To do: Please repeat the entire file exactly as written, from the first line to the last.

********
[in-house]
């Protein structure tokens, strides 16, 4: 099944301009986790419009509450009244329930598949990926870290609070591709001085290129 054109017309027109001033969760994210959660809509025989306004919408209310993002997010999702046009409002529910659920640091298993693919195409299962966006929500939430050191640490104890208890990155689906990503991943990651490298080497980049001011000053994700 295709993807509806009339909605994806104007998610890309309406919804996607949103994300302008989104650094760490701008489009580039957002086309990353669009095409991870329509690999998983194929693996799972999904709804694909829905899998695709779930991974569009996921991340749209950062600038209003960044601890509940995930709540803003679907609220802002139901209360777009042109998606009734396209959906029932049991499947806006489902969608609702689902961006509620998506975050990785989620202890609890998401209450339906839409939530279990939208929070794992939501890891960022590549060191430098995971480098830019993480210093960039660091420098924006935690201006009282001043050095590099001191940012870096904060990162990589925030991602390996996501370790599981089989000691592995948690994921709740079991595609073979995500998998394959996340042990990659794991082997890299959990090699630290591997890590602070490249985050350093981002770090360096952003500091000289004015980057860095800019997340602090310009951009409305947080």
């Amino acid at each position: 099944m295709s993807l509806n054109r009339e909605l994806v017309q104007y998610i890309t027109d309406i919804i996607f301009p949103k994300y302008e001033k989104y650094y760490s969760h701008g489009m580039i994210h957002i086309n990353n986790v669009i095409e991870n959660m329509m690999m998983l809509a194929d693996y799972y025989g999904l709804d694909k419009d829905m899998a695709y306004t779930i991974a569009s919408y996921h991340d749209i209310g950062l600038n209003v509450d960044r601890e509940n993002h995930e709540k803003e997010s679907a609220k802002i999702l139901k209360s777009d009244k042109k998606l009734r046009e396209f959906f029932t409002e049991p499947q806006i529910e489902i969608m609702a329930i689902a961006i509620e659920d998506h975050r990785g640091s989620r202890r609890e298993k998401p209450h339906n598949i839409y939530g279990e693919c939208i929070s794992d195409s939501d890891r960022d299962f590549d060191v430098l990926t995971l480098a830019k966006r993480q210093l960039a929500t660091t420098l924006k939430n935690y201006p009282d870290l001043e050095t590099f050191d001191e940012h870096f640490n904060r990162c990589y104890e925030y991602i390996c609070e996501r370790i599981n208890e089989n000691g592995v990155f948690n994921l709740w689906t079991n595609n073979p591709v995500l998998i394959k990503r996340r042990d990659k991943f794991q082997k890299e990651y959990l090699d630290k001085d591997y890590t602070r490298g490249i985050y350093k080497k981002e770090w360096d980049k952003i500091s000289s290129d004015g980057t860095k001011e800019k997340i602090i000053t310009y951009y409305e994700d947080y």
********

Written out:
[in-house]
């Protein structure tokens, strides 16, 4: 099944301009986790419009509450009244329930598949990926870290609070591709001085290129 054109017309027109001033969760994210959660809509025989306004919408209310993002997010999702046009409002529910659920640091298993693919195409299962966006929500939430050191640490104890208890990155689906990503991943990651490298080497980049001011000053994700 295709993807509806009339909605994806104007998610890309309406919804996607949103994300302008989104650094760490701008489009580039957002086309990353669009095409991870329509690999998983194929693996799972999904709804694909829905899998695709779930991974569009996921991340749209950062600038209003960044601890509940995930709540803003679907609220802002139901209360777009042109998606009734396209959906029932049991499947806006489902969608609702689902961006509620998506975050990785989620202890609890998401209450339906839409939530279990939208929070794992939501890891960022590549060191430098995971480098830019993480210093960039660091420098924006935690201006009282001043050095590099001191940012870096904060990162990589925030991602390996996501370790599981089989000691592995948690994921709740079991595609073979995500998998394959996340042990990659794991082997890299959990090699630290591997890590602070490249985050350093981002770090360096952003500091000289004015980057860095800019997340602090310009951009409305947080």
């Amino acid at each position: 099944m295709s993807l509806n054109r009339e909605l994806v017309q104007y998610i890309t027109d309406i919804i996607f301009p949103k994300y302008e001033k989104y650094y760490s969760h701008g489009m580039i994210h957002i086309n990353n986790v669009i095409e991870n959660m329509m690999m998983l809509a194929d693996y799972y025989g999904l709804d694909k419009d829905m899998a695709y306004t779930i991974a569009s919408y996921h991340d749209i209310g950062l600038n209003v509450d960044r601890e509940n993002h995930e709540k803003e997010s679907a609220k802002i999702l139901k209360s777009d009244k042109k998606l009734r046009e396209f959906f029932t409002e049991p499947q806006i529910e489902i969608m609702a329930i689902a961006i509620e659920d998506h975050r990785g640091s989620r202890r609890e298993k998401p209450h339906n598949i839409y939530g279990e693919c939208i929070s794992d195409s939501d890891r960022d299962f590549d060191v430098l990926t995971l480098a830019k966006r993480q210093l960039a929500t660091t420098l924006k939430n935690y201006p009282d870290l001043e050095t590099f050191d001191e940012h870096f640490n904060r990162c990589y104890e925030y991602i390996c609070e996501r370790i599981n208890e089989n000691g592995v990155f948690n994921l709740w689906t079991n595609n073979p591709v995500l998998i394959k990503r996340r042990d990659k991943f794991q082997k890299e990651y959990l090699d630290k001085d591997y890590t602070r490298g490249i985050y350093k080497k981002e770090w360096d980049k952003i500091s000289s290129d004015g980057t860095k001011e800019k997340i602090i000053t310009y951009y409305e994700d947080y």